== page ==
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What the New Medicare Tax Means to You

Mike Gray
Senior Vice President | CAPTRUST Financial Advisor

Chris Judy, CPA
Managing Partner | Thomas, Judy & Tucker, P.A.

With all the attention focused on the tax-rate changes included in the American Taxpayer Relief Act (ATRA), the legislation that narrowly averted the fiscal cliff, some may have forgotten about the new Medicare tax that actually resulted from a piece of legislation passed three years ago — the 2010 Health Care Act. Starting in 2013, high-income taxpayers are subject to a 3.8 percent Medicare “contribution tax on unearned income.” Judging by the number of client conversations and questions we have had on the topic, we thought it might be useful to dedicate some attention to it.

We asked Chris Judy, managing partner and certified public accountant at the Raleigh, N.C.-based accounting firm Thomas, Judy & Tucker, P.A., to provide his perspective on this new tax and share a few specific tax-planning strategies.

Who Pays This Tax?

The new 3.8 percent Medicare contribution tax will affect taxpayers whose adjusted gross income (AGI) exceeds certain thresholds—$250,000 for joint filers and surviving spouses, $200,000 for single taxpayers and heads of household, and $125,000 for married individuals filing separately. These threshold amounts are not indexed for inflation. Thus, as time goes by, inflation will cause more taxpayers to become subject to the 3.8 percent tax.

Your AGI is the bottom line on page one of your Form 1040. It consists of your gross income minus your adjustments to income, such as an IRA deduction. If your AGI is above the threshold that applies to you, the 3.8 percent tax will apply to the lesser of:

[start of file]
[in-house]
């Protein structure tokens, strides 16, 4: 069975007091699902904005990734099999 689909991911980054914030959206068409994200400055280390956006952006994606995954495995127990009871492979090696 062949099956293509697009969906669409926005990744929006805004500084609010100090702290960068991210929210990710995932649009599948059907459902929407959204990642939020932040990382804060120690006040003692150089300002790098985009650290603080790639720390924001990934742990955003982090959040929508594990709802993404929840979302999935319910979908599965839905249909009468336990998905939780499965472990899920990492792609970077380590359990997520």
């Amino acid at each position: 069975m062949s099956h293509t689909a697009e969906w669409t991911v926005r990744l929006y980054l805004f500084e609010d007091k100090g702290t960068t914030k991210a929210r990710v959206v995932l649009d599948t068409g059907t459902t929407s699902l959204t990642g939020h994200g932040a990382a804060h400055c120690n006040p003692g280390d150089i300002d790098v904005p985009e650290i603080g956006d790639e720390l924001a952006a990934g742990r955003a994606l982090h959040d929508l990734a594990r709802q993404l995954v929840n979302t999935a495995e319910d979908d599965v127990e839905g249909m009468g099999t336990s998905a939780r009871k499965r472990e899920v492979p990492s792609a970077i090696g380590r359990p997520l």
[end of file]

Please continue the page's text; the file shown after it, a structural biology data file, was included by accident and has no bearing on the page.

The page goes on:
Your net investment income for the tax year, or 

The excess of your AGI for the tax year over your threshold amount.

This tax is in addition to the income tax that applies to that same income.

What is Net Investment Income?

The definition of net investment income subject to the 3.8 percent tax itself seems to be poorly understood. Interest, dividends, annuities, royalties, rents, and net gains from property and securities sales are all considered net investment income for purposes of this tax.

It is important to note that neither income from an active trade or business nor wage income is included in net investment income. However, passive business income is subject to the Medicare contribution tax. This is a very important distinction to recognize when considering strategies for dealing with the Medicare tax.

Are Home Sales Subject to the Tax?

If you sell your primary residence, you may be able to exclude up to $250,000 of gain, or gain of up to $500,000 for joint filers, when figuring your income tax. This excluded gain won’t be subject to the Medicare contribution tax. However, the amount of the gain that exceeds the limit on the exclusion will be subject to the tax. Gain from the sale of a vacation home or other second residence sale, which doesn’t qualify for the income tax exclusion, will be subject to the Medicare contribution tax.

Are Retirement Plan Distributions Taxed?

Distributions from qualified retirement plans, such as pension plans and individual retirement accounts (IRAs), aren’t subject to the Medicare contribution tax. However, keep in mind that those distributions may push your AGI over the threshold that would cause other types of investment income to be subject to the tax.

Tax-Planning Strategies


The income thresholds that trigger this new tax heighten the need to be proactive with your investment portfolio composition and management. Harvesting capital losses to offset gains may add value by allowing you to lower your AGI below the threshold applicable to you. Taking steps to avoid mutual fund capital distributions may also become more important for the same reason. While some year-end actions will always be available, having a clear picture of not only expected income levels but also its components is now far more important.